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The United States: a nation duct and covered

Last week an official announcement by the U. S. government urged citizens to be prepared to take care of their families and to buy duct tape and plastic sheeting to do so. Not since the cold war and the now infamous “duck and cover” movies was an order that was meant to instill a sense of safety in the population so questionable.

When in 1949 the Soviet Union managed to do its first testing of a nuclear device, the United States was suddenly not secure anymore. The attack could have come at any moment, and the secure feeling that Americans had cherished until then was no more.

The answer was simple: Provide the public with a sense of safety through simple steps that they know they can easily remember and quickly administer. The last thing the government wanted was mass hysteria. For this purpose, short movies were made that starred “Bert the Turtle,” a cartoon character who knew how to protect himself. Like the jingle of the movies repeatedly stated, the answer to a nuclear attack was simple: Duck and cover. (Watch it online at )

Later movies suggested that if the flash of a nuclear explosion were seen while on a picnic, covering yourself with the picnic blanket meant safety.

Of course, today these movies seem ludicrous. It would definitely not be advisable to stand around and gaze into the center of an atomic explosion, but a picnic blanket does not offer safety from it.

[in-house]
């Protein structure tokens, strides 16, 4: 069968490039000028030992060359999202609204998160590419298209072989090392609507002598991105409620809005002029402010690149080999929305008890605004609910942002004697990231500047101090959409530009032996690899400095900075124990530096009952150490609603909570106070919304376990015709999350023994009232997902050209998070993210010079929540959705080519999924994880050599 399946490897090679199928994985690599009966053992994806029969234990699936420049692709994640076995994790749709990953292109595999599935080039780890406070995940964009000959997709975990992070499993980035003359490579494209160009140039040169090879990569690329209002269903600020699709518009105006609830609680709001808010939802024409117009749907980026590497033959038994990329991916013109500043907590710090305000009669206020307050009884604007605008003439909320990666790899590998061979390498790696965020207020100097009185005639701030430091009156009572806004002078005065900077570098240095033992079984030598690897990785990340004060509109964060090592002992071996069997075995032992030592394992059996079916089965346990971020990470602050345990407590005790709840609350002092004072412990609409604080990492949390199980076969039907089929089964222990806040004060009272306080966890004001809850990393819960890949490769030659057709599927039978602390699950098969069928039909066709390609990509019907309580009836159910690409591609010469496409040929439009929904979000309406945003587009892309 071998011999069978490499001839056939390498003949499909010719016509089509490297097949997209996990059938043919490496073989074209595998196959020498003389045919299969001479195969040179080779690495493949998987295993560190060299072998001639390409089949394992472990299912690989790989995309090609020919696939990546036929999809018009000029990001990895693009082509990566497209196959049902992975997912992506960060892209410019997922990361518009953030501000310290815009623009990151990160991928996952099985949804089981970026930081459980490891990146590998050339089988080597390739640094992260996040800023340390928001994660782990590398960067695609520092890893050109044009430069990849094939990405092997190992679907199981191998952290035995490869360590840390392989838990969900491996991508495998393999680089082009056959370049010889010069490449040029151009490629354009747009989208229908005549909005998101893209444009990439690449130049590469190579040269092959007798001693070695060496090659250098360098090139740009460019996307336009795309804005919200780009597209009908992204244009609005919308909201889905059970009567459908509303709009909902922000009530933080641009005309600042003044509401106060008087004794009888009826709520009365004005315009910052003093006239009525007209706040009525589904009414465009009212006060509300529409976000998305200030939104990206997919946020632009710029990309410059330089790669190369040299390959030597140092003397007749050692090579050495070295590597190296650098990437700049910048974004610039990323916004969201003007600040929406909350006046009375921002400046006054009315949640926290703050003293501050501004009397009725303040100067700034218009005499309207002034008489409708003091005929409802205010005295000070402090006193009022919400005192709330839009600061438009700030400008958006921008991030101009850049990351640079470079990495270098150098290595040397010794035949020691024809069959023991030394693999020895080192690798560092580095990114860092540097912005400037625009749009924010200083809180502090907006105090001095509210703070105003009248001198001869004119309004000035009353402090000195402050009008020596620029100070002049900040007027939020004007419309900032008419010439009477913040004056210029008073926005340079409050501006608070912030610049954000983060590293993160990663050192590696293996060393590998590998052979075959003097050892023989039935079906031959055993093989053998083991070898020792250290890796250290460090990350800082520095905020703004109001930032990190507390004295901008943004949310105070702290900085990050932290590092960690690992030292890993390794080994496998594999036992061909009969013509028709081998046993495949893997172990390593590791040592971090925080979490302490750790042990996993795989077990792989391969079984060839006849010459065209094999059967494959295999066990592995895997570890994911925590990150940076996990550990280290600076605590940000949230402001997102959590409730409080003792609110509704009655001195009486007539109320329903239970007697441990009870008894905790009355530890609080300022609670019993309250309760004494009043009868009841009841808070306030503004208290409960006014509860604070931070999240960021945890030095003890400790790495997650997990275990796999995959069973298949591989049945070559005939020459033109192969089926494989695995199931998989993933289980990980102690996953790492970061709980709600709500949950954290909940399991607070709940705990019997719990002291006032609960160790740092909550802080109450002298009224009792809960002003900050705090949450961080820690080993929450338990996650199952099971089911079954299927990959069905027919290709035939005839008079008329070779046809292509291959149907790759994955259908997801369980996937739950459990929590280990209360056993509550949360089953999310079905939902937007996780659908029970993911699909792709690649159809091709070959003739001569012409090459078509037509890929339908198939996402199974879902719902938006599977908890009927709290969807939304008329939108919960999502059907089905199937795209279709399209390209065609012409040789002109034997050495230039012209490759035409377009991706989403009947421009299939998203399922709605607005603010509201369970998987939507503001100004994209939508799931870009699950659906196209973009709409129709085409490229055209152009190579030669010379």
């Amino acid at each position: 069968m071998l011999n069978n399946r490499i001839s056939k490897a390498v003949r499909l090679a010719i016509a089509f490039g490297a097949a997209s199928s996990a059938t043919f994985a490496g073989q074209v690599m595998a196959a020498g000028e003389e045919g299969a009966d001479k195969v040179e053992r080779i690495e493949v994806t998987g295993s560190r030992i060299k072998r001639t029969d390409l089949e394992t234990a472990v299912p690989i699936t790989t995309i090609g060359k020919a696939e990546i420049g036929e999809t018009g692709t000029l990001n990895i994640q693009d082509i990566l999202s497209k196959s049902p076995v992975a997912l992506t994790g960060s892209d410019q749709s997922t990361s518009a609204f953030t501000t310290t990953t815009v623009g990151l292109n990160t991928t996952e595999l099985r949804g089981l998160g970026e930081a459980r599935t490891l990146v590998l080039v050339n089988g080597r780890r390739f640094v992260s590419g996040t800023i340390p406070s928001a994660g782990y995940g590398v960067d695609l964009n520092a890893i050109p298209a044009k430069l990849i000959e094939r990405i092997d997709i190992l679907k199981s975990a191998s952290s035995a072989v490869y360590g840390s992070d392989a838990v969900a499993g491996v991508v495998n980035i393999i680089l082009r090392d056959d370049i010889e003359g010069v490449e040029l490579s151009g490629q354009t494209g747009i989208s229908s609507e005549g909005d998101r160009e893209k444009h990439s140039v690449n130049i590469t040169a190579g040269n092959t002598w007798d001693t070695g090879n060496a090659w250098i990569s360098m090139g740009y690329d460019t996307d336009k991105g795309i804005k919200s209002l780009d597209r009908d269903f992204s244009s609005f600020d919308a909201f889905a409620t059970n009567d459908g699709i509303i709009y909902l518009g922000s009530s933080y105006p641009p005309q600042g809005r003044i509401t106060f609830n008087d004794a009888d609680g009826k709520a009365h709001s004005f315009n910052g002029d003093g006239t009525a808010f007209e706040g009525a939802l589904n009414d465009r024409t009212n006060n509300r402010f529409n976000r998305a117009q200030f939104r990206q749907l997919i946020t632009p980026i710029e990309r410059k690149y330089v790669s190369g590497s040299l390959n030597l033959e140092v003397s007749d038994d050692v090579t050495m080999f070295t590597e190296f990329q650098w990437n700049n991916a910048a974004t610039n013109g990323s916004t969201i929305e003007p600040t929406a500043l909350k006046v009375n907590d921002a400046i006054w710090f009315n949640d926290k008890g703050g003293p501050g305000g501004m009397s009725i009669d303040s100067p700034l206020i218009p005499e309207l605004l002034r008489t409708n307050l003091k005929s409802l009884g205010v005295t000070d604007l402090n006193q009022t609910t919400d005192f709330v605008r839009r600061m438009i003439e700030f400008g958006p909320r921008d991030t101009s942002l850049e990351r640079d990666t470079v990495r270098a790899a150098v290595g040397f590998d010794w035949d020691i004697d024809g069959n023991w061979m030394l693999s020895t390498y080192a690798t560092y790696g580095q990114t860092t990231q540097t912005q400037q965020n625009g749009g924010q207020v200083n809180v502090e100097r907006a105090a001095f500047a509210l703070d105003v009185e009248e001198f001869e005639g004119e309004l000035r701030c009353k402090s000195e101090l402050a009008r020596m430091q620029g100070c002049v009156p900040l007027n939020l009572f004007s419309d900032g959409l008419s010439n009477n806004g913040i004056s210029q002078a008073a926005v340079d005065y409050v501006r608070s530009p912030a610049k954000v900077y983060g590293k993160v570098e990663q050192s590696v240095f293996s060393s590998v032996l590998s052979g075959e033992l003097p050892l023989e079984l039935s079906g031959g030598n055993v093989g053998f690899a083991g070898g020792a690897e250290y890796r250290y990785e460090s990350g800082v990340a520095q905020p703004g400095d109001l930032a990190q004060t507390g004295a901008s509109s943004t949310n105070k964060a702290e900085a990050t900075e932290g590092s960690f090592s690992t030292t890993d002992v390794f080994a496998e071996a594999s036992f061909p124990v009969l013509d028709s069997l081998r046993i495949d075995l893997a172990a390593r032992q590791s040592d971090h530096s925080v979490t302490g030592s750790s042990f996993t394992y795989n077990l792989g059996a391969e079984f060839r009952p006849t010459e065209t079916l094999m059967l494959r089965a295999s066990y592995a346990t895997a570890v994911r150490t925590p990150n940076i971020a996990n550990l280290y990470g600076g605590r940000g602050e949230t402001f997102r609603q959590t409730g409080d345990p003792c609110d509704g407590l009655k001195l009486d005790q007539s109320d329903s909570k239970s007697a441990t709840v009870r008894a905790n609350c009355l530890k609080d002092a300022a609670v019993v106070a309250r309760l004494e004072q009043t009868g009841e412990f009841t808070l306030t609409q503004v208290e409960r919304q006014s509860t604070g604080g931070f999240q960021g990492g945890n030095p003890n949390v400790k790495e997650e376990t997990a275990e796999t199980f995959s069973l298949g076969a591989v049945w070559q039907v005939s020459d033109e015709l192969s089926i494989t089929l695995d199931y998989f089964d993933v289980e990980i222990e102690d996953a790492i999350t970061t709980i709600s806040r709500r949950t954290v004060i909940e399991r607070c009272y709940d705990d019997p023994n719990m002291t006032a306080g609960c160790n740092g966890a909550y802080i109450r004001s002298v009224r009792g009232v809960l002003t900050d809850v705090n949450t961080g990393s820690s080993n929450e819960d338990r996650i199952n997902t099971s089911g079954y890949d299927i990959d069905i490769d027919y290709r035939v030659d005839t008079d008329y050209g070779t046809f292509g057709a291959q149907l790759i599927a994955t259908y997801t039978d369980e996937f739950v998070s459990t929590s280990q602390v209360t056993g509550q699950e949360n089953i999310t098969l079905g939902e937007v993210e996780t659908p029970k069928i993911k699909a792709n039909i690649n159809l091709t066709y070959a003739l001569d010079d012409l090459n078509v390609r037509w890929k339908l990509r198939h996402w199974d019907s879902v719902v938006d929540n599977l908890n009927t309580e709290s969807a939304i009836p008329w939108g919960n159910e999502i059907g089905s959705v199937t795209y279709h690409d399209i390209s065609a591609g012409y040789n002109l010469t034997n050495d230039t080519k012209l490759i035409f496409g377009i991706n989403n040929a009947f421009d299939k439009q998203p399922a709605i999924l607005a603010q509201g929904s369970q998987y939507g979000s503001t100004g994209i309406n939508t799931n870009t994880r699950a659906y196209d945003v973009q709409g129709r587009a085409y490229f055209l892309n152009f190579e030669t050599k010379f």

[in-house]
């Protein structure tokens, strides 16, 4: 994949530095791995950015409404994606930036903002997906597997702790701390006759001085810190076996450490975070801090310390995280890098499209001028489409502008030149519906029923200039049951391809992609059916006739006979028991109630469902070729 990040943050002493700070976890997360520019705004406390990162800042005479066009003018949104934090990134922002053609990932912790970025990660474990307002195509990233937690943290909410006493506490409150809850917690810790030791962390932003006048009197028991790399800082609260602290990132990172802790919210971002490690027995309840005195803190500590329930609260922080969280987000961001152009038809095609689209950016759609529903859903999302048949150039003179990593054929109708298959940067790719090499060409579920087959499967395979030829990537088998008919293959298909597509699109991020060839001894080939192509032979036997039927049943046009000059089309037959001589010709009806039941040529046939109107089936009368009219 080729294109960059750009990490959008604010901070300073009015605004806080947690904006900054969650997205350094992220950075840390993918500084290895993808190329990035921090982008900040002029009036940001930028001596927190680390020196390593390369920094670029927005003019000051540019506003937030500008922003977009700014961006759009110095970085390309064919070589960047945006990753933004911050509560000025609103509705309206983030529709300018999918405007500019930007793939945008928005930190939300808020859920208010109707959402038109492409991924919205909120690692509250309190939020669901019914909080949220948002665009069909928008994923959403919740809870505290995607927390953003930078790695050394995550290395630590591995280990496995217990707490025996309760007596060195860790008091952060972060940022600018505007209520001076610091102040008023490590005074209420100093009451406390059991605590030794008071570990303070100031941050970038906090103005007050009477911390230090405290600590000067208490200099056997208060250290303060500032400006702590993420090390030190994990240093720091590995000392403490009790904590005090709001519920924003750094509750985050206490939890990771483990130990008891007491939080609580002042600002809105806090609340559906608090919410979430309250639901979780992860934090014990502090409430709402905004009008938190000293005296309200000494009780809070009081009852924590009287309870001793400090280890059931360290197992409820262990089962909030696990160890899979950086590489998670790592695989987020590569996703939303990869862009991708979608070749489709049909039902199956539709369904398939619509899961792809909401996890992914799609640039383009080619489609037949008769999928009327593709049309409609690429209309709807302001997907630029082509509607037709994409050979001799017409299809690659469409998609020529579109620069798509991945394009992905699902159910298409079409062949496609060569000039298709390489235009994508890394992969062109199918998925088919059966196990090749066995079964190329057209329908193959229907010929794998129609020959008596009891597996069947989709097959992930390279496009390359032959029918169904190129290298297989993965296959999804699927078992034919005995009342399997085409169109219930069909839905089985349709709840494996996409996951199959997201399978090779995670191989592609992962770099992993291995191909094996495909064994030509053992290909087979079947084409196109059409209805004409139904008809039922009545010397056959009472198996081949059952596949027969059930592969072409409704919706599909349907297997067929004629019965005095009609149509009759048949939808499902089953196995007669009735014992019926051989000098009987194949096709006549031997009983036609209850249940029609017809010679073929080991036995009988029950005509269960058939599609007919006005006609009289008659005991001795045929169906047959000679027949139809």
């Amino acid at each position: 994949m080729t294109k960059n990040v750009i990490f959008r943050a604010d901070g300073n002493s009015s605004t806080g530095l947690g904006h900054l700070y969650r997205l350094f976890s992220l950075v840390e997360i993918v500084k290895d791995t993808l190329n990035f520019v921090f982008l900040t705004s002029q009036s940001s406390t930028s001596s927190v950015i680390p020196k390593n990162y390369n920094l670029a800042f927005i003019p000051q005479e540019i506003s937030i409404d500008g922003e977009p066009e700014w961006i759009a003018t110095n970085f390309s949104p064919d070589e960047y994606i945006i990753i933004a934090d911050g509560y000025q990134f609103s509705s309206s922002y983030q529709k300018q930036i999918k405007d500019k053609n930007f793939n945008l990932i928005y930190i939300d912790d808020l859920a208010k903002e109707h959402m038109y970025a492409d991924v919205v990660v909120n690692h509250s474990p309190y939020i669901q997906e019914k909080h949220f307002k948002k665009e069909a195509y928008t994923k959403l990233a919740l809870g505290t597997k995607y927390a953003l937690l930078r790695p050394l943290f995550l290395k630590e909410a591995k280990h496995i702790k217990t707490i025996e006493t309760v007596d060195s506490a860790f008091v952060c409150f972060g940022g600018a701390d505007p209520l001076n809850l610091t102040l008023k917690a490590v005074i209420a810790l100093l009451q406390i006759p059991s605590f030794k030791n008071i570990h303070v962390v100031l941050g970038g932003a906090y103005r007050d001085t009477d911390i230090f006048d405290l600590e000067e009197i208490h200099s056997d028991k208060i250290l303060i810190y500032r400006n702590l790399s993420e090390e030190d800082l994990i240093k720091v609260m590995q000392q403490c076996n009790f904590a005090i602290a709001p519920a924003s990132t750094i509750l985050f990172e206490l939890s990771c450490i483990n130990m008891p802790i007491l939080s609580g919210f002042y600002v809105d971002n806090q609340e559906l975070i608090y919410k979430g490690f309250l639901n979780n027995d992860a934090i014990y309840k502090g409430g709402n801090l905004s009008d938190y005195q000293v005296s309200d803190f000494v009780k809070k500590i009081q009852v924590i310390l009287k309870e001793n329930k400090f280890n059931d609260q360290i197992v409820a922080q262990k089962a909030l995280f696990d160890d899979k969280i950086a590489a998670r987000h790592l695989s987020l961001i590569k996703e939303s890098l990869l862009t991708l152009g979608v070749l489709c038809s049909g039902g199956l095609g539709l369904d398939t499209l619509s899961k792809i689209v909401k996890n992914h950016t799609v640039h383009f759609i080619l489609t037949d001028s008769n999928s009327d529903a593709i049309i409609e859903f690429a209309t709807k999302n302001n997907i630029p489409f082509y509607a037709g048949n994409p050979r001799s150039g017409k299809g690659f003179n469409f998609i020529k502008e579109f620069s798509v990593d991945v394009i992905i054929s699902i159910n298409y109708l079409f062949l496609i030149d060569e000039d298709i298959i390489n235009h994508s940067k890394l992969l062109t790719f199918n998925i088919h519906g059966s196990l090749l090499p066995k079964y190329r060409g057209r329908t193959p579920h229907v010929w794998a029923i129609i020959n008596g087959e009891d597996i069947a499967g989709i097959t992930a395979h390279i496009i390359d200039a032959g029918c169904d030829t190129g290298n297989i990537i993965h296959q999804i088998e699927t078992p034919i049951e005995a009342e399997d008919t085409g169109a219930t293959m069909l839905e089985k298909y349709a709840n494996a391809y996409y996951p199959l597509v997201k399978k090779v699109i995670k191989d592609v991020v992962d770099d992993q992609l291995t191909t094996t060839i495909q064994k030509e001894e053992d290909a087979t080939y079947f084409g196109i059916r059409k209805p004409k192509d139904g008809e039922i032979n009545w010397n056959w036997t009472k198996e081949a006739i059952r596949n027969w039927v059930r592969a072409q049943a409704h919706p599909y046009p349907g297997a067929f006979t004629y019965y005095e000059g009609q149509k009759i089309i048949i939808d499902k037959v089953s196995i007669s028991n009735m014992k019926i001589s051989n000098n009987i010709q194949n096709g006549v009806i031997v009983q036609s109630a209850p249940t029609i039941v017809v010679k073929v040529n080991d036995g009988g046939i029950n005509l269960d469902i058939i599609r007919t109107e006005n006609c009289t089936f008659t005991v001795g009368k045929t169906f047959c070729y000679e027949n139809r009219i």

Nevertheless, 50 years later, public alerts are still handled the same way. To suggest that it is your duty to protect your family by buying duct tape is insulting.

However, let’s assume that duct tape helps against biological warfare. It can only do so if every crack and crevice were sealed off, not to mention the air conditioning, and the seal was never broken, as it would only help if the area was never contaminated. If a warning was issued when you were not already inside, it would be too late.

So, are we supposed to sit at home, gas-masked and “duct and covered?” According to Tom Ridge, head of the Homeland Security Department, this is precisely what the department does not want people to do as they “just don’t want folks sealing up their doors or sealing up their windows.”

The magical duct tape should, therefore, only be used after the crop dusters have passed overhead or a warning has been issued officially (A system that warns us 24 hours after an attack is currently being installed in big cities.) This is an interesting approach that somehow leads me to believe that keeping me occupied is a prime target of this whole endeavor. The system is an attempt to keep Americans from panicking just as “Bert the Turtle” used to be. Either that, or the Bush administration has ties to the duct tape industry and this is their way of jump-starting at least that sector of the economy. (No hate mail please, it’s a joke.)

If the last couple of weeks showed one thing, it is that we are not prepared for another terrorist attack. I do not know how we are supposed to protect ourselves, but what I do know is that duct tape will not do the trick. But maybe it works for reptiles named Bert?

Sebastian Meyer is a junior majoring in environmental